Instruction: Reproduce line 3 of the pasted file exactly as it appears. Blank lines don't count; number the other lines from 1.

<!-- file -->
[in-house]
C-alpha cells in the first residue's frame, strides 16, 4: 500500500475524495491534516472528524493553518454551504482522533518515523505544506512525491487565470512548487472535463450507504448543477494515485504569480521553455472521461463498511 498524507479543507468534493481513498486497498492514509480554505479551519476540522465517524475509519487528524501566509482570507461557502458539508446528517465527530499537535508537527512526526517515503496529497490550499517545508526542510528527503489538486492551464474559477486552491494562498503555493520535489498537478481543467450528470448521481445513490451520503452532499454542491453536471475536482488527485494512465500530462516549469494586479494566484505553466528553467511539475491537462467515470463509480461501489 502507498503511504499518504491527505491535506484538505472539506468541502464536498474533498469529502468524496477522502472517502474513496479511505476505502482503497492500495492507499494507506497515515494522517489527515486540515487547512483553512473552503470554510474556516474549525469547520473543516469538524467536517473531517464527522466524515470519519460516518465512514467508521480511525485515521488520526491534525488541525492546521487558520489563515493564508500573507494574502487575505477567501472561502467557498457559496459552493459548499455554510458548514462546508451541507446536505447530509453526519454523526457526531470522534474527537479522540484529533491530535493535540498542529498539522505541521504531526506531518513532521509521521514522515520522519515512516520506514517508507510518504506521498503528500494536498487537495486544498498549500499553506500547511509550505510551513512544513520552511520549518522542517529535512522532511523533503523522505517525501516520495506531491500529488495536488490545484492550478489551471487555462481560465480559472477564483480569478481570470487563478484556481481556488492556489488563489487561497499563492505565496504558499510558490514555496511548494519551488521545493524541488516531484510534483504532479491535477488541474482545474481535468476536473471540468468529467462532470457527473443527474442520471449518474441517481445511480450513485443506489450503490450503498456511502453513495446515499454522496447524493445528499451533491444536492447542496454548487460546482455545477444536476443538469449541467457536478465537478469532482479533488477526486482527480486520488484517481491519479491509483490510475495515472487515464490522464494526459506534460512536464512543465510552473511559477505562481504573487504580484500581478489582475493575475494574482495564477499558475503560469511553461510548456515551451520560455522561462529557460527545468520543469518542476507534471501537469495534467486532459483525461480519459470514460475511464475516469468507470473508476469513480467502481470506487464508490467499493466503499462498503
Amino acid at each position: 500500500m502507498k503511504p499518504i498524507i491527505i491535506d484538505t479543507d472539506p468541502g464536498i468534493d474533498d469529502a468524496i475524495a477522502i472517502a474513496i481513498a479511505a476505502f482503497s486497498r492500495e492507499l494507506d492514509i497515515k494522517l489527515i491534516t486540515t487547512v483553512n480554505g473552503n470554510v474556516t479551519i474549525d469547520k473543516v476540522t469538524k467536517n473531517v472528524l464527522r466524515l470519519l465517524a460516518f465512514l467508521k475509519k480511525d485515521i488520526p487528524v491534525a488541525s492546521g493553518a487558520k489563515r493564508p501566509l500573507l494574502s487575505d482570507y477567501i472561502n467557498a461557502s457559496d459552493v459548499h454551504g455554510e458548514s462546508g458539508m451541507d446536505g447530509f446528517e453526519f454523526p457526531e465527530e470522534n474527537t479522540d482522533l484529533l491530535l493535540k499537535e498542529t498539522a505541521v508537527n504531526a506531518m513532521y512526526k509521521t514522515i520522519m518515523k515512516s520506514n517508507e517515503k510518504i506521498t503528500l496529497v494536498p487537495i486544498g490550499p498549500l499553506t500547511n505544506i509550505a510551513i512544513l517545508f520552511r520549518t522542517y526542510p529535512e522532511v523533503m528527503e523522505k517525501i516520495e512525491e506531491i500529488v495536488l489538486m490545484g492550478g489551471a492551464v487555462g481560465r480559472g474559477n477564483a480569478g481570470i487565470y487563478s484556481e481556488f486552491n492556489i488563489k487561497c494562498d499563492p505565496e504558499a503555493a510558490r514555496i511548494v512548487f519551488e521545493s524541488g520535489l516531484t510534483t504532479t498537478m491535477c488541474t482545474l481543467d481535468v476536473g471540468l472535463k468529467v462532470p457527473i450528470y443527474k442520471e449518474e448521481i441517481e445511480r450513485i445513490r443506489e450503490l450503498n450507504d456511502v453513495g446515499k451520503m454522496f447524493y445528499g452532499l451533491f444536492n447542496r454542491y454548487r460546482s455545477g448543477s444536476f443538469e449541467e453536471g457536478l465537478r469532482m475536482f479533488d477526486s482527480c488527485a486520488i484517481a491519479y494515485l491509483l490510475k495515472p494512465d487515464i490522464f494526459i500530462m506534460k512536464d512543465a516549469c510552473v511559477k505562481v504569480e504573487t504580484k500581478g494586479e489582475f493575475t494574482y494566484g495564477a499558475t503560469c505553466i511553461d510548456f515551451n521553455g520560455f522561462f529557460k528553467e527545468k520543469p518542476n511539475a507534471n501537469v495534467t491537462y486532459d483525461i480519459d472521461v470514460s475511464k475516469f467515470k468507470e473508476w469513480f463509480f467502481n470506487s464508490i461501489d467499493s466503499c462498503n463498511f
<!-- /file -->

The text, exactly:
Amino acid at each position: 500500500m502507498k503511504p499518504i498524507i491527505i491535506d484538505t479543507d472539506p468541502g464536498i468534493d474533498d469529502a468524496i475524495a477522502i472517502a474513496i481513498a479511505a476505502f482503497s486497498r492500495e492507499l494507506d492514509i497515515k494522517l489527515i491534516t486540515t487547512v483553512n480554505g473552503n470554510v474556516t479551519i474549525d469547520k473543516v476540522t469538524k467536517n473531517v472528524l464527522r466524515l470519519l465517524a460516518f465512514l467508521k475509519k480511525d485515521i488520526p487528524v491534525a488541525s492546521g493553518a487558520k489563515r493564508p501566509l500573507l494574502s487575505d482570507y477567501i472561502n467557498a461557502s457559496d459552493v459548499h454551504g455554510e458548514s462546508g458539508m451541507d446536505g447530509f446528517e453526519f454523526p457526531e465527530e470522534n474527537t479522540d482522533l484529533l491530535l493535540k499537535e498542529t498539522a505541521v508537527n504531526a506531518m513532521y512526526k509521521t514522515i520522519m518515523k515512516s520506514n517508507e517515503k510518504i506521498t503528500l496529497v494536498p487537495i486544498g490550499p498549500l499553506t500547511n505544506i509550505a510551513i512544513l517545508f520552511r520549518t522542517y526542510p529535512e522532511v523533503m528527503e523522505k517525501i516520495e512525491e506531491i500529488v495536488l489538486m490545484g492550478g489551471a492551464v487555462g481560465r480559472g474559477n477564483a480569478g481570470i487565470y487563478s484556481e481556488f486552491n492556489i488563489k487561497c494562498d499563492p505565496e504558499a503555493a510558490r514555496i511548494v512548487f519551488e521545493s524541488g520535489l516531484t510534483t504532479t498537478m491535477c488541474t482545474l481543467d481535468v476536473g471540468l472535463k468529467v462532470p457527473i450528470y443527474k442520471e449518474e448521481i441517481e445511480r450513485i445513490r443506489e450503490l450503498n450507504d456511502v453513495g446515499k451520503m454522496f447524493y445528499g452532499l451533491f444536492n447542496r454542491y454548487r460546482s455545477g448543477s444536476f443538469e449541467e453536471g457536478l465537478r469532482m475536482f479533488d477526486s482527480c488527485a486520488i484517481a491519479y494515485l491509483l490510475k495515472p494512465d487515464i490522464f494526459i500530462m506534460k512536464d512543465a516549469c510552473v511559477k505562481v504569480e504573487t504580484k500581478g494586479e489582475f493575475t494574482y494566484g495564477a499558475t503560469c505553466i511553461d510548456f515551451n521553455g520560455f522561462f529557460k528553467e527545468k520543469p518542476n511539475a507534471n501537469v495534467t491537462y486532459d483525461i480519459d472521461v470514460s475511464k475516469f467515470k468507470e473508476w469513480f463509480f467502481n470506487s464508490i461501489d467499493s466503499c462498503n463498511f